Date of this Version
From Textiles in Daily Life: Proceedings of the Third Biennial Symposium of the Textile Society of America, September 24–26, 1992 (Earleville, MD: Textile Society of America, Inc., 1993).
The dark blue and white jaspe (ikat) rebozo is a traditional shawl-like garment still worn daily in Mexico by many women and girls, especially in the State of Oaxaca. Formerly,this type of rebozo was mainly produced locally in tatteres (workshops) in Oaxaca. Now such rebozos are almost entirely made in other centers, most probably Tenancingo and Chilapa de Guerrero, and brought into Oaxaca. When asked about the number of jaspe reboceros in Oaxaca in former times, informants would reply "a lot," or "many." By the early 1960's, eight of these remained. Not only had other types of weaving become more profitable and less labor intensive, but there is also a possibility that a decline in the wearing of the traditional jaspe rebozo had contracted the market. While the rebozo is romanticized and seen as part of national and state costume, it is also seen as representing rural attitudes and a lack of modernity. For example, young girls are discouraged from wearing rebozos at school. Today, only one maestro of jaspe lives and works in Oaxaca, Fidel Diaz Valencia.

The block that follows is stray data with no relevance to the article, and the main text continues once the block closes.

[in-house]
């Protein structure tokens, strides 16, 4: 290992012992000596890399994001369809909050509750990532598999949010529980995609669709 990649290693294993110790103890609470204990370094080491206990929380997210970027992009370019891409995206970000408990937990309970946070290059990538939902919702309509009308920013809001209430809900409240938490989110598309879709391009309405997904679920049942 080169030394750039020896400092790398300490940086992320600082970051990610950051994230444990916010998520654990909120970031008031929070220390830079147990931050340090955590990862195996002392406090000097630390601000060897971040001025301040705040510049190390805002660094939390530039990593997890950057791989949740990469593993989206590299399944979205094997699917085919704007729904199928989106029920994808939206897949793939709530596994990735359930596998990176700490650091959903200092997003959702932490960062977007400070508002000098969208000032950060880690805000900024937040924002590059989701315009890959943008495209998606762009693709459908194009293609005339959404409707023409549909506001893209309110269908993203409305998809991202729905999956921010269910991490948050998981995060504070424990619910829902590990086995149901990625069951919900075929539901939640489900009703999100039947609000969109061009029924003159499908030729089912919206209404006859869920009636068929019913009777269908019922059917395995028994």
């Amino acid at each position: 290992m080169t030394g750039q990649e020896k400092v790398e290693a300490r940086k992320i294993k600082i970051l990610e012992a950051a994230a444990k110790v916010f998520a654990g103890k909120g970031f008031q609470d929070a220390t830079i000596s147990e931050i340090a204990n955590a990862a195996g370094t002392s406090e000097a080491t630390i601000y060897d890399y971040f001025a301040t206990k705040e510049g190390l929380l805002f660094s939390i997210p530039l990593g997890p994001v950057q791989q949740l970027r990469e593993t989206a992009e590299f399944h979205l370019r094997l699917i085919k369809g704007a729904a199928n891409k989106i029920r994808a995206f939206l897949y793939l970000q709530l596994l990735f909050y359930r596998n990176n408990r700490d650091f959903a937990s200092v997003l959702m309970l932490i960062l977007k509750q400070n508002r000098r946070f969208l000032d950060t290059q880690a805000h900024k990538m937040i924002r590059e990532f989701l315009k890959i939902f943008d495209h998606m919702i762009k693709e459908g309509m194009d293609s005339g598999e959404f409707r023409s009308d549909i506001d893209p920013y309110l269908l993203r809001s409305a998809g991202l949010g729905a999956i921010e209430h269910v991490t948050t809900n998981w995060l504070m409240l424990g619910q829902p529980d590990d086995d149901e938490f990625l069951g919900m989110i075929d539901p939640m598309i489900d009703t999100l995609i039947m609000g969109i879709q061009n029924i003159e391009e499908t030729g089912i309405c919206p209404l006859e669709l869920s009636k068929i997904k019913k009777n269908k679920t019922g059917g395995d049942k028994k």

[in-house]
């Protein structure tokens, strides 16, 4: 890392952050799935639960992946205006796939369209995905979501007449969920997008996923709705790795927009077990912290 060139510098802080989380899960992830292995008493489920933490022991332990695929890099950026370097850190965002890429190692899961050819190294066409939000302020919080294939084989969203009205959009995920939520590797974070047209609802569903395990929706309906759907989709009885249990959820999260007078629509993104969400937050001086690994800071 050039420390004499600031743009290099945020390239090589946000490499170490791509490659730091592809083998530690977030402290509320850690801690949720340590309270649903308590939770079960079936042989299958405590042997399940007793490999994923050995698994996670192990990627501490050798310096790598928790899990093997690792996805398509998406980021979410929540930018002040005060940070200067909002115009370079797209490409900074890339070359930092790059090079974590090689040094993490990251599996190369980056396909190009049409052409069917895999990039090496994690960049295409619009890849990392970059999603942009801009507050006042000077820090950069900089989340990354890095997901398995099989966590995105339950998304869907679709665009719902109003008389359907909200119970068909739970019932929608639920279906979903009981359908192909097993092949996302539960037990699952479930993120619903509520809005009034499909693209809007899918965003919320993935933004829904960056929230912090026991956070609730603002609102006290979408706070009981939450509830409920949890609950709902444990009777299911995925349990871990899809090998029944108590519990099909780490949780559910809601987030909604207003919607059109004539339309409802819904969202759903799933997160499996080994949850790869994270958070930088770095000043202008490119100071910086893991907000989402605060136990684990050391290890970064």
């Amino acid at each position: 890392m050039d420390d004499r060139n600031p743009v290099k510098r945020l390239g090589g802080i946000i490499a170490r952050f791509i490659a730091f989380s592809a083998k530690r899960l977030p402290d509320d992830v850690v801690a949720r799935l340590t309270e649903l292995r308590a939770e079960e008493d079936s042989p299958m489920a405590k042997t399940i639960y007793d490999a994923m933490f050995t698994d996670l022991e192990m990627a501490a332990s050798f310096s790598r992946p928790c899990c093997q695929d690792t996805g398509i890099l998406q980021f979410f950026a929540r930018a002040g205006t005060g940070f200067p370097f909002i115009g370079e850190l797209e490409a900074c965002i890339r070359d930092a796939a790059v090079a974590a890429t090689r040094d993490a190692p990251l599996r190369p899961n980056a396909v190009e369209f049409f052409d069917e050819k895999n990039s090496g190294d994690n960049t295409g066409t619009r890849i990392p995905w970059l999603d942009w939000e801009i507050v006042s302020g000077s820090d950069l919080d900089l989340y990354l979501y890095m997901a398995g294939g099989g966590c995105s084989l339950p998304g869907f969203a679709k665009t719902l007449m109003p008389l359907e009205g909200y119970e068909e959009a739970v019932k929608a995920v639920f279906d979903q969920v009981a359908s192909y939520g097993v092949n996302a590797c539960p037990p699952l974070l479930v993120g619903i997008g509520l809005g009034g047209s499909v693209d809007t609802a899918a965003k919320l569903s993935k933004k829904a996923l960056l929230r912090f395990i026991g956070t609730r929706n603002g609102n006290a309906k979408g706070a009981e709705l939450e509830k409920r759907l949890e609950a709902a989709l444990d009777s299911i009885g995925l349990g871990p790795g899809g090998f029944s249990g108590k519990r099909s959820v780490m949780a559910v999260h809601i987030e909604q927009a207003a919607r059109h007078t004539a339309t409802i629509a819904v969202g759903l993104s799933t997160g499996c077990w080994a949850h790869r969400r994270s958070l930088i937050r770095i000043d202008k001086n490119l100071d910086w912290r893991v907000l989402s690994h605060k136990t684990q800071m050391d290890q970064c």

In video interviews conducted in May/June 1990 together with Pamela Scheinman, Don Fidel tells of his life as a weaver, and pocotero (seller) of rebozos. He explains and demonstrates the jaspe technique. This material is presented as a thirty minute video which also includes photographs of Don Fidel taken by researchers from the San Diego Museum of Man in 1963, as well as a meeting of Don Fidel with representatives from a Oaxacan governmental agency, concerning the continuation of this weaving tradition. Copies of the video are available at cost from the author.